“Alex was the tinder that helped ski mountaineering catch fire in this country,” says Andrew McLean. “Alex was like, ‘You can use randonee gear and combine skiing with climbing.’ Suddenly, these lines became ski-able if you started throwing in rope work.”
Lowe left behind his wife, Jenni, and their three sons, Max, Sam, and Isaac, the youngest, who was 3 years old at the time. Jenni lost her loving partner of 18 years; Conrad Anker lost his best friend and climbing partner. Through their grieving process, Anker and Jenni fell in love, and in 2001, Anker married Jenni and adopted her three boys, a story that Jenni tells in her 2008 memoir, “Forget Me Not.” (It is also the subject of Jimmy Chin’s recent climbing film, Meru.)
In the book, she talks about a bumper sticker she had on the back of her minivan that read, “Tibet Forever! Endlessly Connected,” and how that sticker was an everyday reminder for her that Lowe would remain in the Himalaya forever on an 8,000-meter peak. Or, at least, she thought it would be forever.
“There is something fitting about Alex’s remaining in Tibet, that most spiritual of mountain kingdoms,” writes Jenni, who went on to found the Alex Lowe Foundation in memory of her late husband to support humanitarian projects in remote corners of the world.
After the two bodies were found last week, Jenni said in a statement, “Alex and David vanished, were captured and frozen in time. Sixteen years of life has been lived and now they are found. We are thankful.” She added that she, Anker, and their sons would be making a trip to Shishapangma to put Lowe to rest.
Anker added in the statement, “After 16 and a half years, this brings closure and relief for me and Jenni and for our family.”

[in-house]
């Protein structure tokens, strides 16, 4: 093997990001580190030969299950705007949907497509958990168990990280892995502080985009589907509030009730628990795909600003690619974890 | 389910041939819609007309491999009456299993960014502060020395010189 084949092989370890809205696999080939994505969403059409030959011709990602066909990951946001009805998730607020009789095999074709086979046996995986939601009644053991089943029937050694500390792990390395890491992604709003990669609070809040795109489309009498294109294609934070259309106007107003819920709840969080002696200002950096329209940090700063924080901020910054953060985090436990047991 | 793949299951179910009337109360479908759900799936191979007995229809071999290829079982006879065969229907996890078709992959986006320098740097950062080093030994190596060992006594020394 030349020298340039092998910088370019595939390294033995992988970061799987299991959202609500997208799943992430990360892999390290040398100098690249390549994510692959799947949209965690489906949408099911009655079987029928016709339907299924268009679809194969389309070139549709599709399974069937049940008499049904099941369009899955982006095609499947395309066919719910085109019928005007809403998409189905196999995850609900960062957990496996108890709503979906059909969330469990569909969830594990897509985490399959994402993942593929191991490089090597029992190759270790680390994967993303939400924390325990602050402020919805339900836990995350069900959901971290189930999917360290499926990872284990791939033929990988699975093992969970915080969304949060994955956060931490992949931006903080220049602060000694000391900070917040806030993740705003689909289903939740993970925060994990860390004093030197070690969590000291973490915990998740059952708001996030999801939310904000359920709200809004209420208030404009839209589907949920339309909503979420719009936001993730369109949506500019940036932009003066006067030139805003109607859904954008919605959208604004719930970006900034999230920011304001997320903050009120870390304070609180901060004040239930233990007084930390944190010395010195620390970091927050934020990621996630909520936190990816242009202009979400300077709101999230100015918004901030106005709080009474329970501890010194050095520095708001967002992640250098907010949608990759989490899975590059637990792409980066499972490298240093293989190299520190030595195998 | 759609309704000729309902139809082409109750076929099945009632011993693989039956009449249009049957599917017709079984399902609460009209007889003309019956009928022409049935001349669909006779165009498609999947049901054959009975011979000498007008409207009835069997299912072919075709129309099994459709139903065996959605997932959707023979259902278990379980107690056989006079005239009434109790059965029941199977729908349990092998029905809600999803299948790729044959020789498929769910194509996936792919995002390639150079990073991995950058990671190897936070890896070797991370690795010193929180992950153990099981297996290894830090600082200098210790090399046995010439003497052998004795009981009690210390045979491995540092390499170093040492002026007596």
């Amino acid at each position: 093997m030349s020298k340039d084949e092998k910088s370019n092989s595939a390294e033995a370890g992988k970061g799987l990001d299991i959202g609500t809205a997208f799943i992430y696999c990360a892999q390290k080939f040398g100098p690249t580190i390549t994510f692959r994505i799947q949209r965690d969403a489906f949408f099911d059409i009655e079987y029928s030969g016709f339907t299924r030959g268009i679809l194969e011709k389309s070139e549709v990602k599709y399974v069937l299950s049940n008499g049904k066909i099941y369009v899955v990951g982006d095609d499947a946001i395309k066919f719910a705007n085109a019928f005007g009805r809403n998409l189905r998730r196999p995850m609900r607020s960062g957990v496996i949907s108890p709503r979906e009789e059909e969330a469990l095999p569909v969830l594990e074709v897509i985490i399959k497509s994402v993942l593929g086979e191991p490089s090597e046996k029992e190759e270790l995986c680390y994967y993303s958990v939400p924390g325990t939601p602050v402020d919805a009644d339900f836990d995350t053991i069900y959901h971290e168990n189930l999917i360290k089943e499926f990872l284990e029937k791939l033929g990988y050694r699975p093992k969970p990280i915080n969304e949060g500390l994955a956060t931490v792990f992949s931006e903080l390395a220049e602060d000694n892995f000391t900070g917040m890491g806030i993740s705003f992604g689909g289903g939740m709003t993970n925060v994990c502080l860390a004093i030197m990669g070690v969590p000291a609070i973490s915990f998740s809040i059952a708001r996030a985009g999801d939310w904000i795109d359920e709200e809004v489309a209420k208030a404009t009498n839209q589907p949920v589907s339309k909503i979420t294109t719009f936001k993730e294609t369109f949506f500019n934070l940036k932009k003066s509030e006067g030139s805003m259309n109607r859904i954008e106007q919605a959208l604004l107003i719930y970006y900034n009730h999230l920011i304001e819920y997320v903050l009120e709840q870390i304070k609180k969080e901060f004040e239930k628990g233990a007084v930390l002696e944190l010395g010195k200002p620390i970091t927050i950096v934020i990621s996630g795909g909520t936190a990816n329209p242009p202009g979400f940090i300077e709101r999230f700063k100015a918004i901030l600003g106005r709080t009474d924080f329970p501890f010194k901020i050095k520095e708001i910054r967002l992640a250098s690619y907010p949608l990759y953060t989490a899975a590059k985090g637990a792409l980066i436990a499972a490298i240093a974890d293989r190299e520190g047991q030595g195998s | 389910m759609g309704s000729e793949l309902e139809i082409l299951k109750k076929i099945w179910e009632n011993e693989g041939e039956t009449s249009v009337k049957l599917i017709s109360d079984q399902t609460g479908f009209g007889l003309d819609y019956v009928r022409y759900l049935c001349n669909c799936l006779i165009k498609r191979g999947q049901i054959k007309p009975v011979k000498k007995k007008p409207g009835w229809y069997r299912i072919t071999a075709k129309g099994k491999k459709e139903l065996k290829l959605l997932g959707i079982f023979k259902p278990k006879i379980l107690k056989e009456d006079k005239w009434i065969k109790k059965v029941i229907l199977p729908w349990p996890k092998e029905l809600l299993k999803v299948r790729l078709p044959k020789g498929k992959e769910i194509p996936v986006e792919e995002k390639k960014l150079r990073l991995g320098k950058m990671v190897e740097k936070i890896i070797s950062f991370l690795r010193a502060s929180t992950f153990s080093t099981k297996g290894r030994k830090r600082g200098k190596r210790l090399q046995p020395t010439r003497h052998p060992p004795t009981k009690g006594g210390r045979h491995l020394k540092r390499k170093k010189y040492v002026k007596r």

The day Lowe and Bridges were killed, they were part of a nine-person crew of American ski mountaineers, including McLean, Anker, and others, who were scouting to ski a line from the summit of Shishapangma that would have made them the first Americans to ski from an 8,000-meter peak.
When the avalanche hit, Anker, Lowe, and Bridges were about a quarter mile from the rest of the group on a wide-open slope. McLean says he could see the three men from across a field of crevasses when the avalanche struck. Anker miraculously survived; while Lowe and Bridges vanished.
“At first, it was just a small point release,” McLean says. “Then the slide went over a series of cliff bands and just kept getting bigger and bigger until it became clear it was going to engulf them. On the avalanche scale of one to five, it was a class five, meaning it was capable of destroying a small village. The dust cloud was so big, it hit our base camp two miles away.”
A rescue operation was deemed futile—the two men were gone.
Later, flying in a plane over Shishapangma toward Kathmandu, Lowe’s widow, Jenni, describes the mountain that killed her husband, bathed in sunlight and shrouded by pink clouds. “I had hated her and yet, as I looked upon Shishapangma, I was stunned by her beauty,” she writes.
Adds McLean, “For Alex, you couldn’t ask for a more beautiful location.”